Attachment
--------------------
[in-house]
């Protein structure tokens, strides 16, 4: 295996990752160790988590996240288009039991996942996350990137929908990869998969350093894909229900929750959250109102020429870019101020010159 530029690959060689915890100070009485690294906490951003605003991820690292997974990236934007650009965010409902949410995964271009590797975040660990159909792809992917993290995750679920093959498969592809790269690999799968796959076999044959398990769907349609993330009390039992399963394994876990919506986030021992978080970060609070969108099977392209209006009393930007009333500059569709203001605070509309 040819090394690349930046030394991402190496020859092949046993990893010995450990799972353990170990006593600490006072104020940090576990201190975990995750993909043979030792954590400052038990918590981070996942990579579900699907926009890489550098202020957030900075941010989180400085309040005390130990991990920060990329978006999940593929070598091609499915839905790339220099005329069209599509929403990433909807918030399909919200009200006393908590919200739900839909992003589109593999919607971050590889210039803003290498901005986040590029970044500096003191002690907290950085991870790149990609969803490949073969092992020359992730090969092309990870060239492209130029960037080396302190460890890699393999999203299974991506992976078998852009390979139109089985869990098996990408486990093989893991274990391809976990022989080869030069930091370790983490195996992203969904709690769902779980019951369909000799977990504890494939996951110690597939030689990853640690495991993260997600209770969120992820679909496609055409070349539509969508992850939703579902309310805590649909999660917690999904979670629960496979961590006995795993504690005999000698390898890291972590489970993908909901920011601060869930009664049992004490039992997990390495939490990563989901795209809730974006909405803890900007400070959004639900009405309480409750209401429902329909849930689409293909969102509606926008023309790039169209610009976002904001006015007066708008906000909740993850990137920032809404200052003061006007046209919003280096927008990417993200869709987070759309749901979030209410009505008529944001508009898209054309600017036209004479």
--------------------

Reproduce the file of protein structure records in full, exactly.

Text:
[in-house]
């Protein structure tokens, strides 16, 4: 295996990752160790988590996240288009039991996942996350990137929908990869998969350093894909229900929750959250109102020429870019101020010159 530029690959060689915890100070009485690294906490951003605003991820690292997974990236934007650009965010409902949410995964271009590797975040660990159909792809992917993290995750679920093959498969592809790269690999799968796959076999044959398990769907349609993330009390039992399963394994876990919506986030021992978080970060609070969108099977392209209006009393930007009333500059569709203001605070509309 040819090394690349930046030394991402190496020859092949046993990893010995450990799972353990170990006593600490006072104020940090576990201190975990995750993909043979030792954590400052038990918590981070996942990579579900699907926009890489550098202020957030900075941010989180400085309040005390130990991990920060990329978006999940593929070598091609499915839905790339220099005329069209599509929403990433909807918030399909919200009200006393908590919200739900839909992003589109593999919607971050590889210039803003290498901005986040590029970044500096003191002690907290950085991870790149990609969803490949073969092992020359992730090969092309990870060239492209130029960037080396302190460890890699393999999203299974991506992976078998852009390979139109089985869990098996990408486990093989893991274990391809976990022989080869030069930091370790983490195996992203969904709690769902779980019951369909000799977990504890494939996951110690597939030689990853640690495991993260997600209770969120992820679909496609055409070349539509969508992850939703579902309310805590649909999660917690999904979670629960496979961590006995795993504690005999000698390898890291972590489970993908909901920011601060869930009664049992004490039992997990390495939490990563989901795209809730974006909405803890900007400070959004639900009405309480409750209401429902329909849930689409293909969102509606926008023309790039169209610009976002904001006015007066708008906000909740993850990137920032809404200052003061006007046209919003280096927008990417993200869709987070759309749901979030209410009505008529944001508009898209054309600017036209004479």